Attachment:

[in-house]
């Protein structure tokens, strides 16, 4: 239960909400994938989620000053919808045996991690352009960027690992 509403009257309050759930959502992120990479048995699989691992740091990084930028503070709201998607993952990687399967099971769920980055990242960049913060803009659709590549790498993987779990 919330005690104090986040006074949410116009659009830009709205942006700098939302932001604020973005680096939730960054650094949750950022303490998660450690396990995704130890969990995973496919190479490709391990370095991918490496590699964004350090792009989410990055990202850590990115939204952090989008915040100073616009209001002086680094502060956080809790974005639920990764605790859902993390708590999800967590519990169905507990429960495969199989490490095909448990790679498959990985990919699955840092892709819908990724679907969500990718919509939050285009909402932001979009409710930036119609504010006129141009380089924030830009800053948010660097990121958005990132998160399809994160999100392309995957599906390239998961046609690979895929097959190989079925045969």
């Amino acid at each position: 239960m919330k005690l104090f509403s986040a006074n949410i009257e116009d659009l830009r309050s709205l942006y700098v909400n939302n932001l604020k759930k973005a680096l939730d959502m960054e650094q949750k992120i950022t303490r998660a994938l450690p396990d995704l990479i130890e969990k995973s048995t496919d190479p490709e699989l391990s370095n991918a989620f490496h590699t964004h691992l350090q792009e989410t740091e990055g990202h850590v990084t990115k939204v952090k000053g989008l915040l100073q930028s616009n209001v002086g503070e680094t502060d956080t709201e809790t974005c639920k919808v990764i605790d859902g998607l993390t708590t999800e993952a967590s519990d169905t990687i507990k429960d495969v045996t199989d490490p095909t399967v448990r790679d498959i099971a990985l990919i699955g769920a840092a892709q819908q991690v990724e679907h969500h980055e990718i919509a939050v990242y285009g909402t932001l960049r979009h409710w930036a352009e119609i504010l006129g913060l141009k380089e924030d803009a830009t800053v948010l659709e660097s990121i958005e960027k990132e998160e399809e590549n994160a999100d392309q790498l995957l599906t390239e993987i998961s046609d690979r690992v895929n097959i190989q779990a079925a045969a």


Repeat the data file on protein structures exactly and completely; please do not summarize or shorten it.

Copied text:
[in-house]
């Protein structure tokens, strides 16, 4: 239960909400994938989620000053919808045996991690352009960027690992 509403009257309050759930959502992120990479048995699989691992740091990084930028503070709201998607993952990687399967099971769920980055990242960049913060803009659709590549790498993987779990 919330005690104090986040006074949410116009659009830009709205942006700098939302932001604020973005680096939730960054650094949750950022303490998660450690396990995704130890969990995973496919190479490709391990370095991918490496590699964004350090792009989410990055990202850590990115939204952090989008915040100073616009209001002086680094502060956080809790974005639920990764605790859902993390708590999800967590519990169905507990429960495969199989490490095909448990790679498959990985990919699955840092892709819908990724679907969500990718919509939050285009909402932001979009409710930036119609504010006129141009380089924030830009800053948010660097990121958005990132998160399809994160999100392309995957599906390239998961046609690979895929097959190989079925045969």
């Amino acid at each position: 239960m919330k005690l104090f509403s986040a006074n949410i009257e116009d659009l830009r309050s709205l942006y700098v909400n939302n932001l604020k759930k973005a680096l939730d959502m960054e650094q949750k992120i950022t303490r998660a994938l450690p396990d995704l990479i130890e969990k995973s048995t496919d190479p490709e699989l391990s370095n991918a989620f490496h590699t964004h691992l350090q792009e989410t740091e990055g990202h850590v990084t990115k939204v952090k000053g989008l915040l100073q930028s616009n209001v002086g503070e680094t502060d956080t709201e809790t974005c639920k919808v990764i605790d859902g998607l993390t708590t999800e993952a967590s519990d169905t990687i507990k429960d495969v045996t199989d490490p095909t399967v448990r790679d498959i099971a990985l990919i699955g769920a840092a892709q819908q991690v990724e679907h969500h980055e990718i919509a939050v990242y285009g909402t932001l960049r979009h409710w930036a352009e119609i504010l006129g913060l141009k380089e924030d803009a830009t800053v948010l659709e660097s990121i958005e960027k990132e998160e399809e590549n994160a999100d392309q790498l995957l599906t390239e993987i998961s046609d690979r690992v895929n097959i190989q779990a079925a045969a």